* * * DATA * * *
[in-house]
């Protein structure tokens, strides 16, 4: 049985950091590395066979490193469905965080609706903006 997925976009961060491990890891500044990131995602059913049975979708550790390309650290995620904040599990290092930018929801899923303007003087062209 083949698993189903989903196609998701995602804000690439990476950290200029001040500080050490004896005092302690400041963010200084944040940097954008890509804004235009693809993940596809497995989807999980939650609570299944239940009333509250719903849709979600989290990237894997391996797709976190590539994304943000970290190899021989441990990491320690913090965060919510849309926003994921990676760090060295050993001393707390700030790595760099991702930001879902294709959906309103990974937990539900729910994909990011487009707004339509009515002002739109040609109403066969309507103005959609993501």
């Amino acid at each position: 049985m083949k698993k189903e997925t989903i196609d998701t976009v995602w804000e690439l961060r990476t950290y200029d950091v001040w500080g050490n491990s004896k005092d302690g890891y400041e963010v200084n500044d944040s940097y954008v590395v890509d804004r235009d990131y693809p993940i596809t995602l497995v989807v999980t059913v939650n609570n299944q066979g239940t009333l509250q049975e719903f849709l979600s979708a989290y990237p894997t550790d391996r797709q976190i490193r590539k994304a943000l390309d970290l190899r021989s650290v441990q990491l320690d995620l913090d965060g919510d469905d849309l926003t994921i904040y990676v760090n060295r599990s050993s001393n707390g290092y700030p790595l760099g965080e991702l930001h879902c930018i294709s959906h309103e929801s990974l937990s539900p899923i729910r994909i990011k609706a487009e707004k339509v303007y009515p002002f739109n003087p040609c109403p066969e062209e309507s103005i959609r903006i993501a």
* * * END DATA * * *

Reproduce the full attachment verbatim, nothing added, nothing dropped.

[in-house]
């Protein structure tokens, strides 16, 4: 049985950091590395066979490193469905965080609706903006 997925976009961060491990890891500044990131995602059913049975979708550790390309650290995620904040599990290092930018929801899923303007003087062209 083949698993189903989903196609998701995602804000690439990476950290200029001040500080050490004896005092302690400041963010200084944040940097954008890509804004235009693809993940596809497995989807999980939650609570299944239940009333509250719903849709979600989290990237894997391996797709976190590539994304943000970290190899021989441990990491320690913090965060919510849309926003994921990676760090060295050993001393707390700030790595760099991702930001879902294709959906309103990974937990539900729910994909990011487009707004339509009515002002739109040609109403066969309507103005959609993501």
């Amino acid at each position: 049985m083949k698993k189903e997925t989903i196609d998701t976009v995602w804000e690439l961060r990476t950290y200029d950091v001040w500080g050490n491990s004896k005092d302690g890891y400041e963010v200084n500044d944040s940097y954008v590395v890509d804004r235009d990131y693809p993940i596809t995602l497995v989807v999980t059913v939650n609570n299944q066979g239940t009333l509250q049975e719903f849709l979600s979708a989290y990237p894997t550790d391996r797709q976190i490193r590539k994304a943000l390309d970290l190899r021989s650290v441990q990491l320690d995620l913090d965060g919510d469905d849309l926003t994921i904040y990676v760090n060295r599990s050993s001393n707390g290092y700030p790595l760099g965080e991702l930001h879902c930018i294709s959906h309103e929801s990974l937990s539900p899923i729910r994909i990011k609706a487009e707004k339509v303007y009515p002002f739109n003087p040609c109403p066969e062209e309507s103005i959609r903006i993501a």